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Dam’s Legacy: Laughter, Echoes of Anger

by and on May 28, 2018 5:00 AM

HOWARD — It’s not without a touch of irony that there’s an undercurrent of bitterness beneath the surface of the Foster J. Sayers Dam at the Bald Eagle State Park.

It’s a place where the laughter of bathers on the beach and the roar of the boats pulling water-skiers drown out the echoes of anger that still lingers 50 years after the dam — or “the damn dam,” as some of the old-timers in and around Howard are still wont to call it — was opened after years of nasty battles with the Army Corps of Engineers who built it.

The dam, which was presumably built to prevent flooding downstream in Lock Haven, is named in honor of Foster J. Sayers, Centre County’s only Medal of Honor winner in World War II. He grew up in the Howard area.

[From a Difficult Youth to a Courageous Sacrifice, How Foster Sayers Became a War Hero]

In the foreword of his book “A Dam Shame, the True Story of the Foster Sayers Dam,” Howard resident James R. Holter described the feelings of the residents of the area in the northern tip of Centre County.

“This is the sad but true story of how the federal government came into our peaceful valley located in the heart of Pennsylvania and took good land from poor farmers and other property owners to build a dam,” Holter wrote. “The Army Corps of Engineers and some congressmen lied to the people, betraying the trust they placed in them. They falsely explained to the Howard area residents that they were building the dam for flood control when in fact they knew all along the Sayers Dam was mainly for recreation purposes ...”

At least two generations have mostly passed and a good portion of a third, as well, since the first drops of water flowed over the spillway, heading downstream to join the Susquehanna River. But the children and grandchildren of the property owners most affected by the dam still vividly recall the impact of the project on the town and the surrounding farms.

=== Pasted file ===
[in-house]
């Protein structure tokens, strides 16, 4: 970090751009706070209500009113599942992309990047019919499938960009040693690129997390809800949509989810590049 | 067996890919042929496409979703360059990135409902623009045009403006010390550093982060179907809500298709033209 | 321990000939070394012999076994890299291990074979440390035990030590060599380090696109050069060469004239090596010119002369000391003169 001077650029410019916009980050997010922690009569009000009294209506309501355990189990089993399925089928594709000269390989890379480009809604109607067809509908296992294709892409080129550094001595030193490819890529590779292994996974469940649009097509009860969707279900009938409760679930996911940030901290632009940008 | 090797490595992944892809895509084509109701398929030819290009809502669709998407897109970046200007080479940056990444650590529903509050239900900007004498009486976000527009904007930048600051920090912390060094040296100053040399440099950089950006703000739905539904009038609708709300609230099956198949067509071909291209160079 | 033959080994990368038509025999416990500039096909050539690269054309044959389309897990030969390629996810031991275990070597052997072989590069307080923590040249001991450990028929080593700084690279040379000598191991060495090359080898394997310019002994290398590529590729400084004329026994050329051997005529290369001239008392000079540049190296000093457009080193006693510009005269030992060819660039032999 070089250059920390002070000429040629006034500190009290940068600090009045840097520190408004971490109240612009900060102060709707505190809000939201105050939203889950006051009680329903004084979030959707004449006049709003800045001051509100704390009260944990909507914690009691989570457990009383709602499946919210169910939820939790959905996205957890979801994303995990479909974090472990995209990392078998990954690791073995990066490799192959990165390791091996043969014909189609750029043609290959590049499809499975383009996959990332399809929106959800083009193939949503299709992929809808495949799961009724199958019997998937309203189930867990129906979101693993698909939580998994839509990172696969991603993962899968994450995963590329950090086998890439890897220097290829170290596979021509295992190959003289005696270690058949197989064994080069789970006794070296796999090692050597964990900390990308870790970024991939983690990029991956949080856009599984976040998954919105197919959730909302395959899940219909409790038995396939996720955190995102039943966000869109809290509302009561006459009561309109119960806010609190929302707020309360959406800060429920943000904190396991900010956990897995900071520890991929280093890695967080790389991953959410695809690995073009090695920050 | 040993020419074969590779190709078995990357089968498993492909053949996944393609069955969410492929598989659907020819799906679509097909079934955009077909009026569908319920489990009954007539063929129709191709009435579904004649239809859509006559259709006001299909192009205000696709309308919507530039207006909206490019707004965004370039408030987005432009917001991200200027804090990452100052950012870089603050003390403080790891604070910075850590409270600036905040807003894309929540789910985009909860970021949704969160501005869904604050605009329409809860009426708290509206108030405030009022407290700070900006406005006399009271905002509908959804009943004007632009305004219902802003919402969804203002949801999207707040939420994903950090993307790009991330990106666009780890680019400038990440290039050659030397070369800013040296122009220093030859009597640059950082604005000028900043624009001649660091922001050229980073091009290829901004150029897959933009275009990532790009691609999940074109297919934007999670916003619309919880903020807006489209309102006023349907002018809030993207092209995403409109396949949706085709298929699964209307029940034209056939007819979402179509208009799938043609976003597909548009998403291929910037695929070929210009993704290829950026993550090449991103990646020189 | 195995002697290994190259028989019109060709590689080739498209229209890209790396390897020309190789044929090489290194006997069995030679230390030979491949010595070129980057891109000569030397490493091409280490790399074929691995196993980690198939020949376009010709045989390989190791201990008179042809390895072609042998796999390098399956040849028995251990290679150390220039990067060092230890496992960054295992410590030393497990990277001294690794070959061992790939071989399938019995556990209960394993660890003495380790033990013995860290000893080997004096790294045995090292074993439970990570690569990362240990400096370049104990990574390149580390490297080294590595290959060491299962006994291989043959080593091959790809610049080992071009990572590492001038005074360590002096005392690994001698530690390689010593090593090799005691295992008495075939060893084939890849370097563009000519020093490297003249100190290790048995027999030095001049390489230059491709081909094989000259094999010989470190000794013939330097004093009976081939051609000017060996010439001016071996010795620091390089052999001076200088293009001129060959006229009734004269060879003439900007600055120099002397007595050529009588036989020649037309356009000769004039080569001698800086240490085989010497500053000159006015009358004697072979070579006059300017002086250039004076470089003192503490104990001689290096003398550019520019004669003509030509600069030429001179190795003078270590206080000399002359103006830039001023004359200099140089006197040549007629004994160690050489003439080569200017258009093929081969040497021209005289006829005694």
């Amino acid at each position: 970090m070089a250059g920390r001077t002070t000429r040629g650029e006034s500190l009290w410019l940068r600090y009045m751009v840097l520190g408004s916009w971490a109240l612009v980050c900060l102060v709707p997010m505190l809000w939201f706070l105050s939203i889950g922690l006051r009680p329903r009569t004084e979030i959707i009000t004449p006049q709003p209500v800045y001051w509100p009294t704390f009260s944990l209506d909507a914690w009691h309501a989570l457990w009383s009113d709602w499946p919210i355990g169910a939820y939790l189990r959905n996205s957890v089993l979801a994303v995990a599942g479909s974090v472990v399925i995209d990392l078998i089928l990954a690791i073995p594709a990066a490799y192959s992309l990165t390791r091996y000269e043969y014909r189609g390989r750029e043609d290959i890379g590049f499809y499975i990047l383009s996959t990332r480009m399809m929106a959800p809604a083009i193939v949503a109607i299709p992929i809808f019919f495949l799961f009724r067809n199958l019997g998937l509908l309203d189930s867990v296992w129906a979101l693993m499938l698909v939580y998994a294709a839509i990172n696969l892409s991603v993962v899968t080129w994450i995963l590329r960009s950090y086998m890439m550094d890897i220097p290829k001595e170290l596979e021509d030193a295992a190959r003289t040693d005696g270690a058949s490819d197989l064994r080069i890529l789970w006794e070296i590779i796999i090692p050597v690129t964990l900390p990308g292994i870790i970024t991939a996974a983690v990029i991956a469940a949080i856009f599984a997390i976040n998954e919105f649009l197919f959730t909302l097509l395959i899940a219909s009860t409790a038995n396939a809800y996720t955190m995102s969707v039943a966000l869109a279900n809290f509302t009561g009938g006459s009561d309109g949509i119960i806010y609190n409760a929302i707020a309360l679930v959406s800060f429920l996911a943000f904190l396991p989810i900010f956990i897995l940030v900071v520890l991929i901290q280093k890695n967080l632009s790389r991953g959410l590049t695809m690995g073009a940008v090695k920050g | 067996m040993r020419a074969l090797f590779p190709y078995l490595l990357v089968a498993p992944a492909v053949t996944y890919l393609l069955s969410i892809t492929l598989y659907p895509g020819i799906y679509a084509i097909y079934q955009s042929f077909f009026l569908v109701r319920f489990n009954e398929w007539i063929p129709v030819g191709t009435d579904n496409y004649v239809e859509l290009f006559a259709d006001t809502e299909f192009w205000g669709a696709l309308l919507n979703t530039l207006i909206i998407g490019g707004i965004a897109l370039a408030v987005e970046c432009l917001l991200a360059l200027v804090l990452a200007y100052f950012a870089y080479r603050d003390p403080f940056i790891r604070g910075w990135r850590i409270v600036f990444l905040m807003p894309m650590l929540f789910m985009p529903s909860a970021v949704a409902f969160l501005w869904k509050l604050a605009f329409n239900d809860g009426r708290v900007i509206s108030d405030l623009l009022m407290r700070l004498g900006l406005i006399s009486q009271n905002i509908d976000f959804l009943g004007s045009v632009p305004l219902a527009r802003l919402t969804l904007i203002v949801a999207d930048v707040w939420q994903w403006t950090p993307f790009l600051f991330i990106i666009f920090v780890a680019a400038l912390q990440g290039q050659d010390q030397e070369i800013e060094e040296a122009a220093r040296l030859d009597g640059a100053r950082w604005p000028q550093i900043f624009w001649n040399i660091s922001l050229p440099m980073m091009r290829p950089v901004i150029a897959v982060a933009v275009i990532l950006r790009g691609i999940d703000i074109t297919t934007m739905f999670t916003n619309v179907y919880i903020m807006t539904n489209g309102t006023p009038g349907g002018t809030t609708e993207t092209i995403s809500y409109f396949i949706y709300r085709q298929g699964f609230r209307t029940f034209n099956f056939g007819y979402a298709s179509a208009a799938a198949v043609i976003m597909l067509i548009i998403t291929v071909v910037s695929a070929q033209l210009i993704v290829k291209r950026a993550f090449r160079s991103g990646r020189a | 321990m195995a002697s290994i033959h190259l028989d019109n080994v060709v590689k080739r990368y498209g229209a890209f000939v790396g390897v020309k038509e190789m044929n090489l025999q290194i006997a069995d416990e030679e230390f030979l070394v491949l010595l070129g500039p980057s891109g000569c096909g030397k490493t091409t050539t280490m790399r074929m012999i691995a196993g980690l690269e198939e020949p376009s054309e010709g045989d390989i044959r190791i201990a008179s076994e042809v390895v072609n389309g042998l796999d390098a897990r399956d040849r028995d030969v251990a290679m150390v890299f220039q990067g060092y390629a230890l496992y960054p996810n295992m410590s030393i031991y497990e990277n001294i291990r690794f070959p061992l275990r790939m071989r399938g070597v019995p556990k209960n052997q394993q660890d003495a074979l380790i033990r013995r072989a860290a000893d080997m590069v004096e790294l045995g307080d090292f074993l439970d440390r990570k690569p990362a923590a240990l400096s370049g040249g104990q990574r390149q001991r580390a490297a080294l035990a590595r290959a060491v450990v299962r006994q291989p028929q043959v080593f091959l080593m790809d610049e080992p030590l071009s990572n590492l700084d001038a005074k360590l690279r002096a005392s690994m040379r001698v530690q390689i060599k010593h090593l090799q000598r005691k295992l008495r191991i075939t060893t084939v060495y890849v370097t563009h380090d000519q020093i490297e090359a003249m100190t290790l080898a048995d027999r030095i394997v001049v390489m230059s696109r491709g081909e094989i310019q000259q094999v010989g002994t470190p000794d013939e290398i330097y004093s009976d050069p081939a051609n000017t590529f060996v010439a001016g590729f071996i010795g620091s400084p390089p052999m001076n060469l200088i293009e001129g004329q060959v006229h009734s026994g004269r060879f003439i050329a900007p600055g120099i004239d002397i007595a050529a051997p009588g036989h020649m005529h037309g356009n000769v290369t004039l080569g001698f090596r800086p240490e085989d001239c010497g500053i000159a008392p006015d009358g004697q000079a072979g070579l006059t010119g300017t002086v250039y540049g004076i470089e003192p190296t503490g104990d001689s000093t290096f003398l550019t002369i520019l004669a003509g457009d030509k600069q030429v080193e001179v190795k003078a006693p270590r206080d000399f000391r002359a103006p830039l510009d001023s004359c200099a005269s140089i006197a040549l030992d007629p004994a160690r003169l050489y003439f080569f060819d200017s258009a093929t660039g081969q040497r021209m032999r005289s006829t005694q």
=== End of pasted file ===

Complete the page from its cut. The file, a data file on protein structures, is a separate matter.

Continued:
“It affected a lot of people,” said Sandra Rhoades, whose childhood home now lies directly beneath the dike, “both financially and psychologically. It caused a lot of bitterness, mostly toward the government. It caused hard feelings among neighbors. Some people made money off it and those people were resented. You would think that everyone that went through it would come together, but they didn’t.

“I don’t know, I’ve pondered it a lot over the years. I can’t explain it. I still see it today. We lost our home and had to relocate. My parents were paid $35,000 and it cost a lot more than that to buy land and build a house. My stepdad died two years ago and right up to the end of his life he would say, ‘My life would have been better if that (expletive) dam hadn’t gone in.’”

Like Rhoades, Tom Bowes’ family also lost its home in Howard. Both were classmates in the 1961 graduating class at Bald Eagle Area. Rhoades is a retired teacher; Bowes is a sanitary engineer.

“The dam had a tremendous impact on the area,” he said. “We lost our homestead and our home. There was a lot of animosity, but most of that has passed now due to attrition.

“But the dam cut off a pretty good slice of the town and caused a lot of bitterness. There was a lot of negativity toward the Army Corps of Engineers. For a long time, we had brown snow here. A lot of people thought that was a result of the chemical spill at Nease Chemical in State College that settled in the silt. We also had a lot of cancer in the town. The Army Corps never released its findings, so we don’t have answers.”

Because of the dam, a number of businesses in Howard were lost, including the Woolrich Woolen Mill, which employed 625 women, several gas stations, the Pierce Woolen factory and two taverns, to name a few. Roughly 1,200 graves were disinterred and relocated from Schenck’s Cemetery to New Schenck’s Cemetery, which lies along Route 150.

And, the notion that the dam would prevent flooding was washed away in 1972 when Hurricane Agnes hit and isolated the town itself for two weeks because water was overflowing the causeway.

Like so many small towns, the demographics of Howard have changed over the years. A once vibrant community, it’s a quieter place now.

“The community has changed,” Bowes said. “It was always sort of a bedroom community, but it’s a much younger population now.”

A younger population that knows only the benefits of the dam and not the battles fought over it.



This story was produced by the staff at the Centre County Gazette. It was re-published with permission. The Centre County Gazette is a weekly publication, available at many locations around Centre County every Thursday morning.


Ron Bracken
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